The Australian on 17 May 2011 by Patricia Karvelas called “Muslim Body Wants “Moderate” Sharia Law”. The article says “the nation’s peak Muslim group is using the Gillard Government’s re-embracing a multiculturalism to push for the introduction for Sharia in Australia.”
The article says that the Australian federation of Islamic Councils has submitted to the Government that as part of its new multiculturalism policy Muslims should enjoy legal pluralism. In particular the organisation’s President says that family law and specifically divorce are an area where moderate Sharia law could co-exist with the Australian legal system.
The article says “a hard line reading of Sharia confers all unilateral divorce rights on men, while women who initiate divorce are stripped of their property and financial entitlements. However a more moderate interpretation and common practice is to recognise divorce by mutual consent.”
Mr Patel, spokesperson for the Council, says that when it comes to family law this is “about personal issues about family and won’t affect any other Australians.”
His comments raise some interesting issues. Australia does pride itself on being a multicultural country, however can this extend as far as allowing different groups in society to have different laws? One of the aspects of the concept of the rule of law is that everyone in the one society is subject to the same laws and that this ensures some degree of fairness. Is it fairer to treat everyone the same? Or is true equality allowing different groups to be treated differently?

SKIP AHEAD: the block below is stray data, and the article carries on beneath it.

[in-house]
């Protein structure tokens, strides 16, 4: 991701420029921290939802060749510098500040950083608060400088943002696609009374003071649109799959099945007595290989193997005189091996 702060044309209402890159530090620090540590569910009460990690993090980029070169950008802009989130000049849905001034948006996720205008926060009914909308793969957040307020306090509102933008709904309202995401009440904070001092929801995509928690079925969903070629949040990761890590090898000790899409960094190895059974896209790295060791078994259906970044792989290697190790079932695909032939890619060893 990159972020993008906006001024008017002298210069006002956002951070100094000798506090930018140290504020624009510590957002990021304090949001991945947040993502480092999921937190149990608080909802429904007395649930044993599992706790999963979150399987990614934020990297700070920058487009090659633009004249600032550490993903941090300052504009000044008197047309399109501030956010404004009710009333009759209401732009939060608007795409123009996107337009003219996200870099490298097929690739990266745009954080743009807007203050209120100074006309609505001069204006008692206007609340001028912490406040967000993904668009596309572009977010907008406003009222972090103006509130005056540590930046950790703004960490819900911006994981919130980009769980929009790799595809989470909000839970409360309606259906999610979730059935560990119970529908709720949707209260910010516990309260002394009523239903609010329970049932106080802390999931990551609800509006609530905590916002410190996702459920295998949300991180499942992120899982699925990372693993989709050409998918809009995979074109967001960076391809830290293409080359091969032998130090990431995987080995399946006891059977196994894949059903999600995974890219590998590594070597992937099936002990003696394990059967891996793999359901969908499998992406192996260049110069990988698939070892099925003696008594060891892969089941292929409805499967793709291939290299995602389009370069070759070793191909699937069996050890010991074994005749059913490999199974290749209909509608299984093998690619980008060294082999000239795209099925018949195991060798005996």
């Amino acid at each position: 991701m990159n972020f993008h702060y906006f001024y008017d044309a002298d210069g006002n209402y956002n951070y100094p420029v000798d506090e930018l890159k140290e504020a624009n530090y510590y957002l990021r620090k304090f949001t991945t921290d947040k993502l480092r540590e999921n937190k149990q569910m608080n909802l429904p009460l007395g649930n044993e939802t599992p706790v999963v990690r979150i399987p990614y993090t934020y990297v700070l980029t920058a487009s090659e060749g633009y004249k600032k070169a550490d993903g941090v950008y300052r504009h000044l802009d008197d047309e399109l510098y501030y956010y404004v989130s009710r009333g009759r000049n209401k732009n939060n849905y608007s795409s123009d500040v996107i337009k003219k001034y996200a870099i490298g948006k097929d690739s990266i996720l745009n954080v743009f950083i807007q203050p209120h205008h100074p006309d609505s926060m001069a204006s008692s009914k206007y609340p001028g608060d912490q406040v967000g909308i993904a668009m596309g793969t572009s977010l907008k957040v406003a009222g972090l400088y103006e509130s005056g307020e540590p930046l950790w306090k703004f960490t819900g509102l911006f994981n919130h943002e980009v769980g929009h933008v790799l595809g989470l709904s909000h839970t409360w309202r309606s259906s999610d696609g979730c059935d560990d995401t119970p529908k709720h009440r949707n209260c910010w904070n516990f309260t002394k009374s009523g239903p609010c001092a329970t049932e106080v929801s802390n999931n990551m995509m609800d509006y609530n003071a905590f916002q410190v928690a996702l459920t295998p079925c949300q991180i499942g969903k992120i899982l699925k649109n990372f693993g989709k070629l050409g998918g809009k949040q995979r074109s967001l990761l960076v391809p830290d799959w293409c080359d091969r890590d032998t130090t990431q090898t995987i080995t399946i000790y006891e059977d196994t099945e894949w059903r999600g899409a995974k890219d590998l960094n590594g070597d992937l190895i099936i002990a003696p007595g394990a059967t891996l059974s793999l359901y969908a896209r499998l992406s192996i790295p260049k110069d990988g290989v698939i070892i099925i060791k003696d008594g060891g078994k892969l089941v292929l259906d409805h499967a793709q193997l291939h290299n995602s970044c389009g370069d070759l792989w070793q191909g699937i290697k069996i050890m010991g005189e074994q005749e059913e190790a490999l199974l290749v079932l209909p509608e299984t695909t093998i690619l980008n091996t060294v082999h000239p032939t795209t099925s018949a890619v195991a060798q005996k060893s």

Is Mr Patel right in saying that family law in particular is a personal issue and that various cultural groups in Australian society should be free to exercise their own laws? Or is the fact that the law regulates the family in the first place, mean that there is already some intrusion of the State into the family and in a way this private sphere must adhere to a uniform public standard as set by the law? A further difficulty with introducing Sharia law is that it does conflate religion with the state.
It will be interesting to see how the Government, the media and other interest groups react to these proposals. Already many have expressed strong opposition to the proposal, as was reported on 18 May 2011 in The Australian, Goodbye to rights under Sharia.”